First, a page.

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Data: Business Roundtable; Chart: Naema Ahmed/Axios

A closely-watched CEO economic confidence index rose for the first time after declining for nine straight quarters, according to a survey of 150 chief executives of the biggest U.S. companies by trade group Business Roundtable.

Why it matters: The index, which still remains at a decade low, reflects corporate America's expectations for sales, hiring and spending — which plummeted amid uncertainty when the pandemic hit.

  • CEOs believe economic conditions won't get worse than earlier this year, though the Business Roundtable warns 0f looming economic damage without another stimulus package.
  • A new stimulus round looks increasingly unlikely in the short-term, given the looming Senate fight over Supreme Court Justice Ruth Bader Ginsburg's replacement.

The state of play: The index jumped nearly 30 points to 64.

  • For context, the series rose to its highest level ever of 118 in Q1 2018 — reflecting optimism about the Trump tax cuts.
  • It's fallen every single quarter since as the U.S.-China trade war rocked CEO confidence and economic optimism plummeted.

By the numbers: CEO expectations for hiring, sales growth and spending on things like new buildings and equipment improved in Q3 — but remain below the survey's historical average.

  • Only 21% of CEOs say sales will decrease within the next six months, while nearly double said the same last quarter. 57% expect sales to increase, versus 45% last quarter.
  • A slightly larger share of CEOs expect employment to fall at their companies within the next six months (34%) than those that expect to increase hiring (31%). In Q2, 22% said hiring would increase, while 46% expected hiring to decrease.

The Business Roundtable index adds to evidence that CEO confidence in the economy is bouncing back after a crushing decline when the pandemic hit, even as the economy continues to struggle and the virus is still raging. The fate of smaller businesses across the country is much more dire.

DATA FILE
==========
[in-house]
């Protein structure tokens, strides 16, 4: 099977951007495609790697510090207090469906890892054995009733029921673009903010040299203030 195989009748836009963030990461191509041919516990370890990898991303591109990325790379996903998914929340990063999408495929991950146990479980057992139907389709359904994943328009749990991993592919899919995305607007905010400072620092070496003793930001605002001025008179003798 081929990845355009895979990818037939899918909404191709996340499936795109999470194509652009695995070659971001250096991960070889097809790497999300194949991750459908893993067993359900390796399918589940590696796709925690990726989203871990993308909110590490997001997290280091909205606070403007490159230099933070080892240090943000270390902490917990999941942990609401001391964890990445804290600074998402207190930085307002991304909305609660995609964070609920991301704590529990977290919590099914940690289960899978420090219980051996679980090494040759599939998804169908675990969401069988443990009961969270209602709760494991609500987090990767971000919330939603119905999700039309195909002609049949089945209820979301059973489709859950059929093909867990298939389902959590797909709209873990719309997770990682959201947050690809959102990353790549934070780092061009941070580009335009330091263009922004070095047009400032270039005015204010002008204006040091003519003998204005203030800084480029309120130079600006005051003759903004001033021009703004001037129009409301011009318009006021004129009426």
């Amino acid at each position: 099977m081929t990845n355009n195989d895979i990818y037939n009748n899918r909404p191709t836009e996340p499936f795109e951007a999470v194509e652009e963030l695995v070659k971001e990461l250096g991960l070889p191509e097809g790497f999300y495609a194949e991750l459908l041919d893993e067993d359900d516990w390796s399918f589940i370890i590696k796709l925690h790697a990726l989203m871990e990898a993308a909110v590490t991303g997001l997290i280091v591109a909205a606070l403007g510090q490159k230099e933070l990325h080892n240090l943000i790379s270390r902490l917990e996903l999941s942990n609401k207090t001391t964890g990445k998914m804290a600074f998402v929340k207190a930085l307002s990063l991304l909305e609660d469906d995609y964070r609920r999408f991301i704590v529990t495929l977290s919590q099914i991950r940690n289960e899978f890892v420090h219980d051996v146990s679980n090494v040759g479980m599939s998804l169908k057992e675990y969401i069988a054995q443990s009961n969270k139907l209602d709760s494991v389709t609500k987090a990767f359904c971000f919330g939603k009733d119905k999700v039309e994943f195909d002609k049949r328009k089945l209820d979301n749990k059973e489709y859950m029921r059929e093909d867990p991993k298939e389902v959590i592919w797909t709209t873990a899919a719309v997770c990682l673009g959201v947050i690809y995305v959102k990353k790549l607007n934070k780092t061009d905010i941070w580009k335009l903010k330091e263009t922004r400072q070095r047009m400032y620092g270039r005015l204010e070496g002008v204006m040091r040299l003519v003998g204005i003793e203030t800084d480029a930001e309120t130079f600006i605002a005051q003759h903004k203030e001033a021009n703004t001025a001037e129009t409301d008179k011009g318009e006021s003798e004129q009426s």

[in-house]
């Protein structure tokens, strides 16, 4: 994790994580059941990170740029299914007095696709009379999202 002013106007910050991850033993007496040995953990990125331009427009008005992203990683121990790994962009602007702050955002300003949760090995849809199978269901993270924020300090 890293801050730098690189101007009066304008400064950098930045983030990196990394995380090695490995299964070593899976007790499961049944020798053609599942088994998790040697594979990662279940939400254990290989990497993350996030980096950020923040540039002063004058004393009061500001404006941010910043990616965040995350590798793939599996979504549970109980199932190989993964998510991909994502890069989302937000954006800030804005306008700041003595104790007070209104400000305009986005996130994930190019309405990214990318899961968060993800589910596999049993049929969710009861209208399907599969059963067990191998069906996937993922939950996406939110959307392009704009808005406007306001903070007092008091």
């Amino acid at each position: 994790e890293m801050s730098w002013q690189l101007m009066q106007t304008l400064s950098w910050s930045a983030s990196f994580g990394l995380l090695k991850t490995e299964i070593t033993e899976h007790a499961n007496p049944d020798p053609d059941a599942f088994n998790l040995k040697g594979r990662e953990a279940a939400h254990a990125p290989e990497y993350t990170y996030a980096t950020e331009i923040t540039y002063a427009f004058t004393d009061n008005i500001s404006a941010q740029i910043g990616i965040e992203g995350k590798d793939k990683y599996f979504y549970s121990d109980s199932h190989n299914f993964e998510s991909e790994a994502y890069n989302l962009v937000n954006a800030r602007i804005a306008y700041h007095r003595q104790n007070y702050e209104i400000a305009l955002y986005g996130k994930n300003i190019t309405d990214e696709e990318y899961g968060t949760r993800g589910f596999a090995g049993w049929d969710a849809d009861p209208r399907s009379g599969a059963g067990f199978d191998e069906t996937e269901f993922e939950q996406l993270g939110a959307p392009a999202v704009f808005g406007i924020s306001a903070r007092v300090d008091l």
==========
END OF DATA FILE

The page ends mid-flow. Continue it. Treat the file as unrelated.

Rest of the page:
• Most CEOs (40%) said business conditions will return to pre-COVID levels next year, while 36% believe their companies will recover in 2022 or later.
  • Nearly a quarter said business never declined, recovered already or will do so by the year's end.

The big picture: CEOs said the economy would shrink by 2.4% this year — a more optimistic estimate than the 3.8% contraction they projected in Q2.

What they're saying: "Further major support from the federal government is necessary to prevent economic recovery from being derailed," Business Roundtable CEO Joshua Bolten said in a statement.

  • Walmart CEO Doug McMillon, who chairs the group, said the Trump administration and Congress should "come back to the negotiation table and pass more legislation to further ease economic challenges" for workers and small businesses.

Go deeper: Consumer confidence drops as CEO confidence picks up amid the pandemic

Go deeper

The new small business lifeline: digital tools

Businesses leaders confirmed one fact about our shared new normal at the first of three Google virtual Small Business Matters Roundtable events on Thursday, Sept. 14: COVID-19 has made it essential for small businesses to digitize their operations once and for all.

Why it’s important: 93% of U.S. small businesses to medium-sized businesses (SMBs) felt an immediate downturn in customer demand, hours of operation and employee headcounts, a newly published Connected Commerce Council (3C) report in partnership with Google found.

Updated Dec 22, 2020 - Politics & Policy

Airlines to recall 32,000 employees with fresh aid from Congress

An American Airlines agent checks in travelers during the Covid-19 pandemic at Los Angeles International Airport. Photo: Patrick Fallon/AFP via Getty Images

American Airlines and United Airlines are expected to recall some 32,000 workers furloughed in October after Congress approved a new round of federal aid, as expected.

Why it matters: Airline workers again scored a special carve-out in Congress' latest coronavirus relief package by arguing that aviation — and the role airlines will play in delivering COVID-19 vaccines — is essential to the U.S. and its economy.

Ben Geman, author of Generate
14 mins ago - Energy & Environment

Carbon emissions are roaring back from COVID-19

Expand chart
Data: IEA Global Energy Review 2021; Chart: Axios Visuals

Global energy-related carbon emissions will surge this year as coal, oil and natural gas consumption return from the pandemic that caused an unprecedented emissions decline, the International Energy Agency estimated Tuesday.

Why it matters: The projected rise of nearly 5% would be the largest since the "carbon intensive" recovery from the financial crisis over a decade ago, IEA said, putting emissions just below their 2019 peak.